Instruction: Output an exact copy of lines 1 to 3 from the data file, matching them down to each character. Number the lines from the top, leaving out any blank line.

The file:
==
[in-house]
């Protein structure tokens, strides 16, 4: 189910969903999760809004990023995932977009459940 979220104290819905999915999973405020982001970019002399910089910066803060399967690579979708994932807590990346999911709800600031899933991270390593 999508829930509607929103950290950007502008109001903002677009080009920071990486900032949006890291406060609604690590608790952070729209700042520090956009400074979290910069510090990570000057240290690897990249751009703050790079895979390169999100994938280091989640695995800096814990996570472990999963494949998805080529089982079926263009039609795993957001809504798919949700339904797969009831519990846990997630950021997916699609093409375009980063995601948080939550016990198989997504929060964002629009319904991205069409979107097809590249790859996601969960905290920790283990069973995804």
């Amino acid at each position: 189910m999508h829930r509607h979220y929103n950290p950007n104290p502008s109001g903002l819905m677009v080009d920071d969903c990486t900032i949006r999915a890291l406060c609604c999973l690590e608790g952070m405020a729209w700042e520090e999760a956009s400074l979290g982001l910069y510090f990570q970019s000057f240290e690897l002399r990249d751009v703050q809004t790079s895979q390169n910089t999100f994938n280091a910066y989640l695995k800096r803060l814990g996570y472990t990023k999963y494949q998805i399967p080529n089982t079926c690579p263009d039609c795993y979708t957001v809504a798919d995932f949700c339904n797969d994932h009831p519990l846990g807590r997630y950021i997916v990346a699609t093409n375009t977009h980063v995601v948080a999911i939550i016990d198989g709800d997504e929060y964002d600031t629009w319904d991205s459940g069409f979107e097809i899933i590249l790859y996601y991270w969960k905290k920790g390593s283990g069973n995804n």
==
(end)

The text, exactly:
[in-house]
């Protein structure tokens, strides 16, 4: 189910969903999760809004990023995932977009459940 979220104290819905999915999973405020982001970019002399910089910066803060399967690579979708994932807590990346999911709800600031899933991270390593 999508829930509607929103950290950007502008109001903002677009080009920071990486900032949006890291406060609604690590608790952070729209700042520090956009400074979290910069510090990570000057240290690897990249751009703050790079895979390169999100994938280091989640695995800096814990996570472990999963494949998805080529089982079926263009039609795993957001809504798919949700339904797969009831519990846990997630950021997916699609093409375009980063995601948080939550016990198989997504929060964002629009319904991205069409979107097809590249790859996601969960905290920790283990069973995804």
């Amino acid at each position: 189910m999508h829930r509607h979220y929103n950290p950007n104290p502008s109001g903002l819905m677009v080009d920071d969903c990486t900032i949006r999915a890291l406060c609604c999973l690590e608790g952070m405020a729209w700042e520090e999760a956009s400074l979290g982001l910069y510090f990570q970019s000057f240290e690897l002399r990249d751009v703050q809004t790079s895979q390169n910089t999100f994938n280091a910066y989640l695995k800096r803060l814990g996570y472990t990023k999963y494949q998805i399967p080529n089982t079926c690579p263009d039609c795993y979708t957001v809504a798919d995932f949700c339904n797969d994932h009831p519990l846990g807590r997630y950021i997916v990346a699609t093409n375009t977009h980063v995601v948080a999911i939550i016990d198989g709800d997504e929060y964002d600031t629009w319904d991205s459940g069409f979107e097809i899933i590249l790859y996601y991270w969960k905290k920790g390593s283990g069973n995804n």